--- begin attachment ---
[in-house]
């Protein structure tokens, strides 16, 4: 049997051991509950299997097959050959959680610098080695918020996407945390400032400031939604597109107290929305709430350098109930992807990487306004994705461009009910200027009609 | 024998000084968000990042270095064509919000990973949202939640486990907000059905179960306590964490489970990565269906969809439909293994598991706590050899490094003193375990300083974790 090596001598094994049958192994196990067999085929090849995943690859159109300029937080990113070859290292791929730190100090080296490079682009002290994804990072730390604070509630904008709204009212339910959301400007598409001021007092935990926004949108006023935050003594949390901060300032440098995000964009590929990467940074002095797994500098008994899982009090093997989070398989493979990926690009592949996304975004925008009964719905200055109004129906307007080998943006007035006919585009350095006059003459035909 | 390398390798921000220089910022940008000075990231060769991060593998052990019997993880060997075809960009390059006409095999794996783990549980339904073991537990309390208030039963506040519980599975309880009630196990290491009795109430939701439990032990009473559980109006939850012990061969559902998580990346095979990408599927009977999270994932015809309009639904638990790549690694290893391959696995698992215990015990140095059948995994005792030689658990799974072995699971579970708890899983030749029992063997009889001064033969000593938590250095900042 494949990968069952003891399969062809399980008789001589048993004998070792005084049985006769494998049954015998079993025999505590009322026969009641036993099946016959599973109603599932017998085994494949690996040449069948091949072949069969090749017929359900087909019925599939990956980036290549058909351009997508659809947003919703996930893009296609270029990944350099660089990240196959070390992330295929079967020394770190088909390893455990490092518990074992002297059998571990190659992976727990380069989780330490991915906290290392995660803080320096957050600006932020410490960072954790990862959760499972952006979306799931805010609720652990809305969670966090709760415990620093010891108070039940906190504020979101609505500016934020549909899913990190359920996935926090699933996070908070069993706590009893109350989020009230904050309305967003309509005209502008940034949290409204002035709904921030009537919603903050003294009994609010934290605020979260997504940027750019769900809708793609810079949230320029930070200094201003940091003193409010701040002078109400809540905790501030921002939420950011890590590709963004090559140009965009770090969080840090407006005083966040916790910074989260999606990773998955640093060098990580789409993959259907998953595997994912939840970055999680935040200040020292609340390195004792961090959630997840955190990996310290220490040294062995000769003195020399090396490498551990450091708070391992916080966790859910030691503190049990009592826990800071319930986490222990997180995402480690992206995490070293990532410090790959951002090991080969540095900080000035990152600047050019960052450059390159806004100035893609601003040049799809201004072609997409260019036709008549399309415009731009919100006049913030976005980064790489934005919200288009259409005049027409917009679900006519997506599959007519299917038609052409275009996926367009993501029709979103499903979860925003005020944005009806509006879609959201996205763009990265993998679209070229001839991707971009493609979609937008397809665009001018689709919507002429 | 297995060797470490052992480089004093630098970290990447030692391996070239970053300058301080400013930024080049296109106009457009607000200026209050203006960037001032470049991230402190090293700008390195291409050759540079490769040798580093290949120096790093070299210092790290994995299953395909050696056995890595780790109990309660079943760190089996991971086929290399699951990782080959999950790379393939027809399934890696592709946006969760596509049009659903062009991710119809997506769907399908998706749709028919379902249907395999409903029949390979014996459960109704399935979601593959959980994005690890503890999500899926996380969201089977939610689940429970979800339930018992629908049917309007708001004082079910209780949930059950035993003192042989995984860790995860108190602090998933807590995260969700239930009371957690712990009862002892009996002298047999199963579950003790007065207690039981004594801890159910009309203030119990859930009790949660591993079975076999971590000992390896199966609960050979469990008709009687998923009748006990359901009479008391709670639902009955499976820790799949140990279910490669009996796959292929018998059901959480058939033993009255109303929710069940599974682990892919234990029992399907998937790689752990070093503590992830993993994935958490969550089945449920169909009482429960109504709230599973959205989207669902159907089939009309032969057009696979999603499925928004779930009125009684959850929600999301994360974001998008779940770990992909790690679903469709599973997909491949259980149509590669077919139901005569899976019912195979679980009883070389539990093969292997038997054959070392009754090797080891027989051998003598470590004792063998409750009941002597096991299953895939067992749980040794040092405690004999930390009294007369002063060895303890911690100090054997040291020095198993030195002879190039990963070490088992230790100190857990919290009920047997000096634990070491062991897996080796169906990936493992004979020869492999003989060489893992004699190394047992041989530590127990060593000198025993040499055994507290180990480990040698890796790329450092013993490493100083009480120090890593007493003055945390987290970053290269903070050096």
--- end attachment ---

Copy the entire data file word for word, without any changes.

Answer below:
[in-house]
């Protein structure tokens, strides 16, 4: 049997051991509950299997097959050959959680610098080695918020996407945390400032400031939604597109107290929305709430350098109930992807990487306004994705461009009910200027009609 | 024998000084968000990042270095064509919000990973949202939640486990907000059905179960306590964490489970990565269906969809439909293994598991706590050899490094003193375990300083974790 090596001598094994049958192994196990067999085929090849995943690859159109300029937080990113070859290292791929730190100090080296490079682009002290994804990072730390604070509630904008709204009212339910959301400007598409001021007092935990926004949108006023935050003594949390901060300032440098995000964009590929990467940074002095797994500098008994899982009090093997989070398989493979990926690009592949996304975004925008009964719905200055109004129906307007080998943006007035006919585009350095006059003459035909 | 390398390798921000220089910022940008000075990231060769991060593998052990019997993880060997075809960009390059006409095999794996783990549980339904073991537990309390208030039963506040519980599975309880009630196990290491009795109430939701439990032990009473559980109006939850012990061969559902998580990346095979990408599927009977999270994932015809309009639904638990790549690694290893391959696995698992215990015990140095059948995994005792030689658990799974072995699971579970708890899983030749029992063997009889001064033969000593938590250095900042 494949990968069952003891399969062809399980008789001589048993004998070792005084049985006769494998049954015998079993025999505590009322026969009641036993099946016959599973109603599932017998085994494949690996040449069948091949072949069969090749017929359900087909019925599939990956980036290549058909351009997508659809947003919703996930893009296609270029990944350099660089990240196959070390992330295929079967020394770190088909390893455990490092518990074992002297059998571990190659992976727990380069989780330490991915906290290392995660803080320096957050600006932020410490960072954790990862959760499972952006979306799931805010609720652990809305969670966090709760415990620093010891108070039940906190504020979101609505500016934020549909899913990190359920996935926090699933996070908070069993706590009893109350989020009230904050309305967003309509005209502008940034949290409204002035709904921030009537919603903050003294009994609010934290605020979260997504940027750019769900809708793609810079949230320029930070200094201003940091003193409010701040002078109400809540905790501030921002939420950011890590590709963004090559140009965009770090969080840090407006005083966040916790910074989260999606990773998955640093060098990580789409993959259907998953595997994912939840970055999680935040200040020292609340390195004792961090959630997840955190990996310290220490040294062995000769003195020399090396490498551990450091708070391992916080966790859910030691503190049990009592826990800071319930986490222990997180995402480690992206995490070293990532410090790959951002090991080969540095900080000035990152600047050019960052450059390159806004100035893609601003040049799809201004072609997409260019036709008549399309415009731009919100006049913030976005980064790489934005919200288009259409005049027409917009679900006519997506599959007519299917038609052409275009996926367009993501029709979103499903979860925003005020944005009806509006879609959201996205763009990265993998679209070229001839991707971009493609979609937008397809665009001018689709919507002429 | 297995060797470490052992480089004093630098970290990447030692391996070239970053300058301080400013930024080049296109106009457009607000200026209050203006960037001032470049991230402190090293700008390195291409050759540079490769040798580093290949120096790093070299210092790290994995299953395909050696056995890595780790109990309660079943760190089996991971086929290399699951990782080959999950790379393939027809399934890696592709946006969760596509049009659903062009991710119809997506769907399908998706749709028919379902249907395999409903029949390979014996459960109704399935979601593959959980994005690890503890999500899926996380969201089977939610689940429970979800339930018992629908049917309007708001004082079910209780949930059950035993003192042989995984860790995860108190602090998933807590995260969700239930009371957690712990009862002892009996002298047999199963579950003790007065207690039981004594801890159910009309203030119990859930009790949660591993079975076999971590000992390896199966609960050979469990008709009687998923009748006990359901009479008391709670639902009955499976820790799949140990279910490669009996796959292929018998059901959480058939033993009255109303929710069940599974682990892919234990029992399907998937790689752990070093503590992830993993994935958490969550089945449920169909009482429960109504709230599973959205989207669902159907089939009309032969057009696979999603499925928004779930009125009684959850929600999301994360974001998008779940770990992909790690679903469709599973997909491949259980149509590669077919139901005569899976019912195979679980009883070389539990093969292997038997054959070392009754090797080891027989051998003598470590004792063998409750009941002597096991299953895939067992749980040794040092405690004999930390009294007369002063060895303890911690100090054997040291020095198993030195002879190039990963070490088992230790100190857990919290009920047997000096634990070491062991897996080796169906990936493992004979020869492999003989060489893992004699190394047992041989530590127990060593000198025993040499055994507290180990480990040698890796790329450092013993490493100083009480120090890593007493003055945390987290970053290269903070050096």